Voice acting can be a pretty thankless job with limited recognition, and the people involved wouldn’t want it any other way. When you venture beyond the celebrity voices that can sell a project, there are many skilled professionals working daily to make animated films and TV shows click. Their stories reach the forefront in I Know That Voice, a warm documentary about the individuals behind the characters. The sources for voices from popular shows like The Simpsons, Family Guy, and Bob’s Burgers are only known by the most devoted fans. The robot Bender in Futurama is easily recognizable, but few could name John DiMaggio as the voice of that character. It’s one of countless examples presented during this engaging film. DiMaggio is an executive producer and one of the driving forces behind this project. He clearly wants us to learn more about the names that we see on the credits of our favorite shows.
This documentary follows the “talking head” format and focuses more on interviews than clips from the shows. It moves quickly between participants and hardly takes a breath to delve into what each person does. The titles below their names identify one example of their work and frequently change depending on the topic. It’s the type of movie that sends you scrambling to IMDB because it only gives a slim portion of the story. Director Lawrence Shapiro (Jam in the Dam) and writer Brandon Sonnier (The Blacklist) seem more interested in giving an overall look at this group than concentrating too much on one person. This approach maintains a light atmosphere that fits that material; it’s the type of movie that keeps you smiling right to the end. Given this less detailed approach, the 90-minute running time may be a stretch, however. Some information feels a little redundant by the time you reach the last half-hour.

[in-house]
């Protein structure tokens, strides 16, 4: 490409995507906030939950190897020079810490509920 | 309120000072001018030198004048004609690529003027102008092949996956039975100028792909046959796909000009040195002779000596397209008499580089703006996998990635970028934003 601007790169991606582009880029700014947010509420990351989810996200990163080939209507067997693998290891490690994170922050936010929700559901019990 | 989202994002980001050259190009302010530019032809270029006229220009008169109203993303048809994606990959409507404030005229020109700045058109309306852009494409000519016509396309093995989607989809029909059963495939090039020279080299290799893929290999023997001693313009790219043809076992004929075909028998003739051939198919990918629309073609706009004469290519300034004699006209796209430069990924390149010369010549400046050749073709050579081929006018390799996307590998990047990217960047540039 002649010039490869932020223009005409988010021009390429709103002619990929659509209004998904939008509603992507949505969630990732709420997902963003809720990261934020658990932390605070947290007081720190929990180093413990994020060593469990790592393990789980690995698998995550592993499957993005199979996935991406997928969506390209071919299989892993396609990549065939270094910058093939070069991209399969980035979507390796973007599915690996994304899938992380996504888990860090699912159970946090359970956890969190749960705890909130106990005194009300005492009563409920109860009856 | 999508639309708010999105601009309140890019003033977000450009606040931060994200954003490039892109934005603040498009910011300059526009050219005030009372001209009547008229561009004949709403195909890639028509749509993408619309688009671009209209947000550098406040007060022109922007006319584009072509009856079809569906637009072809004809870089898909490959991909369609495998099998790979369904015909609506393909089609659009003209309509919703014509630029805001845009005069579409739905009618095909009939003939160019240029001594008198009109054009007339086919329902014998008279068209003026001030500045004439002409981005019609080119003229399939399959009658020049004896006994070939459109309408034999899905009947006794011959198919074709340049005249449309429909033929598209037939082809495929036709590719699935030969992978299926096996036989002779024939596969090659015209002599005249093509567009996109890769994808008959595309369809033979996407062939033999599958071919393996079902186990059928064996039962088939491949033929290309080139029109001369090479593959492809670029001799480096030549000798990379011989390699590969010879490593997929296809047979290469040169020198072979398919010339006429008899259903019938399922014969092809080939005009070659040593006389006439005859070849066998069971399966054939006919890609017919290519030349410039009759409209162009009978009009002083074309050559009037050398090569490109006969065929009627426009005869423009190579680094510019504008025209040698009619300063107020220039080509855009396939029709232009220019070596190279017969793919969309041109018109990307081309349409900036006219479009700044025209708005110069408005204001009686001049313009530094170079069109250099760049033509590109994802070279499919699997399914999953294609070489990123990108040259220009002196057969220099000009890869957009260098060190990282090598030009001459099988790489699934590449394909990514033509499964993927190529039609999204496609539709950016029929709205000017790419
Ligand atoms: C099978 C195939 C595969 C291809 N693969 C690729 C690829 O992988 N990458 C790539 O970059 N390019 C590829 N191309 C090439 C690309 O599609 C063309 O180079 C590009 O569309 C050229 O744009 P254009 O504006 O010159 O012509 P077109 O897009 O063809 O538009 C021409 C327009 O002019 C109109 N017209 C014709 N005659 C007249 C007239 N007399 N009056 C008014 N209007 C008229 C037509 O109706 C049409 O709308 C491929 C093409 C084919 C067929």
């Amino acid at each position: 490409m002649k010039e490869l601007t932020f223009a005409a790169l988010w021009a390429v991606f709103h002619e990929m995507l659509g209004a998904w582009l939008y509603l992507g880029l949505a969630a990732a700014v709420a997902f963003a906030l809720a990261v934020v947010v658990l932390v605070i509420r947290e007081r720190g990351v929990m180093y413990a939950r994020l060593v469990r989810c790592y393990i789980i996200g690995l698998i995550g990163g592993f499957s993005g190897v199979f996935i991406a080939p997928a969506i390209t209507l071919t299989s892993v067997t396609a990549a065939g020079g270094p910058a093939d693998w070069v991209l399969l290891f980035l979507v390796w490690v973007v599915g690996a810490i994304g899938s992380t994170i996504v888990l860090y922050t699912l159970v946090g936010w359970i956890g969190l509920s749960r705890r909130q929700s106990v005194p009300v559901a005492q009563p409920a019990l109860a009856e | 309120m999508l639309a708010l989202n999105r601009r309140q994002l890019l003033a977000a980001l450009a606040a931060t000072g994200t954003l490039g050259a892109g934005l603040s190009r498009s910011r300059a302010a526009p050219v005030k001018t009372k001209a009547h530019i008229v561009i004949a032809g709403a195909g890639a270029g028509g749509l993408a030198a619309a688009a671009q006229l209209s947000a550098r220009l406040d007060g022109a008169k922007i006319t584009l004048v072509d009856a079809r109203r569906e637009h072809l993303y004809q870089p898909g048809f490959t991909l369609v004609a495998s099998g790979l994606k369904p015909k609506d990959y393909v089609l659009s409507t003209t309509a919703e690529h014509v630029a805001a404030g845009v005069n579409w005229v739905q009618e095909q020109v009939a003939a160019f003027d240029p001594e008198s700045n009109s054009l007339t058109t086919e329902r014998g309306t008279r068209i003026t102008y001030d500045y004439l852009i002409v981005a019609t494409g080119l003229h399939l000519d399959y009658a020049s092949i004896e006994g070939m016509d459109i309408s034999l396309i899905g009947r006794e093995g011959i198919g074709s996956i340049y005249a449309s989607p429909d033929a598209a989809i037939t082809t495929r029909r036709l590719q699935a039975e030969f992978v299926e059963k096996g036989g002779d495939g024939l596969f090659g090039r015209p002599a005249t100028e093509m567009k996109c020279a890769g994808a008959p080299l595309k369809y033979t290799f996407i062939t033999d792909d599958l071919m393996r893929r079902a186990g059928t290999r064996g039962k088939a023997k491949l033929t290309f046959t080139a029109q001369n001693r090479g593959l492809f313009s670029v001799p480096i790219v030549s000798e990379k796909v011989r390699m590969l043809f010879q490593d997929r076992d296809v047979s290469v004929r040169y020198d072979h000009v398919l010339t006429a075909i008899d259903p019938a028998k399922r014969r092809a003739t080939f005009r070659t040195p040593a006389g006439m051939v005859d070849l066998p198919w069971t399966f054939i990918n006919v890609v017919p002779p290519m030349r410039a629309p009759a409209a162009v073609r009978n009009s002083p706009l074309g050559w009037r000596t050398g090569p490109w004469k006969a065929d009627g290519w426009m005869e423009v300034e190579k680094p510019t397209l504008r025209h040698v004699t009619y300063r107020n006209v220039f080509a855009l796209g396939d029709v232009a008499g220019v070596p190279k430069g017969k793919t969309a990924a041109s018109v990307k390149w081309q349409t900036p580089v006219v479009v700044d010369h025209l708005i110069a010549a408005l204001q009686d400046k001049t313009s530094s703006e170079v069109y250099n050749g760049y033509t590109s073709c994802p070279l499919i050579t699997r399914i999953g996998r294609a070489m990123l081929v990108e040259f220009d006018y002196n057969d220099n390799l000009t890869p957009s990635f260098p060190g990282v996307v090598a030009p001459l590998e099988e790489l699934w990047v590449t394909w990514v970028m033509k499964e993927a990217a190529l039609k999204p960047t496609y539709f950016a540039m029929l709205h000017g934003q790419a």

There’s still plenty to enjoy with I Know That Voice, however. Getting to know the people behind the animated characters is refreshing, even for shows that I don’t know. A guy like Kevin Conroy has done an amazing job as Batman for multiple decades, yet I had never seen his face. Pamela Adlon looks nothing like Bobby Hill, but it totally fits once she starts using the voice. Once you see Bill Farmer do Goofy, it’s hard to imagine anyone else taking the part. More recognizable figures like Hank Azaria, Seth Green, and Stephen Root also participate, though they still feel comfortable. It takes such a unique skill set to thrive as a voice actor, and the film does a nice job revealing the differences. It doesn’t dig too far into the process yet still helps us understand the challenges. The enjoyable presentation will make you think more about how animated shows come together, and it’s hard to ask for more.
I Know That Voice is currently streaming on Netflix in both Canada and the U.S.
I had not even heard of this film until now. Definitely going to have to give this one a watch. I have listened to guys like Kevin Conroy and John DiMaggio talk about their craft on various podcasts, and I find it quite remarkable how fast they can slip into various characters.
It’s a rare skill for sure. I heard about this movie on a podcast but hadn’t heard anything about it until then. It’s a pretty standard documentary, but it’s great to learn a bit more about people like Conroy, DiMaggio, and others.
So interested to hear about this, since I have recently written a blog about how some VO professionals feel that they are being usurped by celebs in animation casting (for reference: http://www.debbiegrattan.com/blog/voice-over-community-losing-to-celebs/). I will look forward to viewing this documentary and hearing some of the back stories surrounding these VO actors in the biz.
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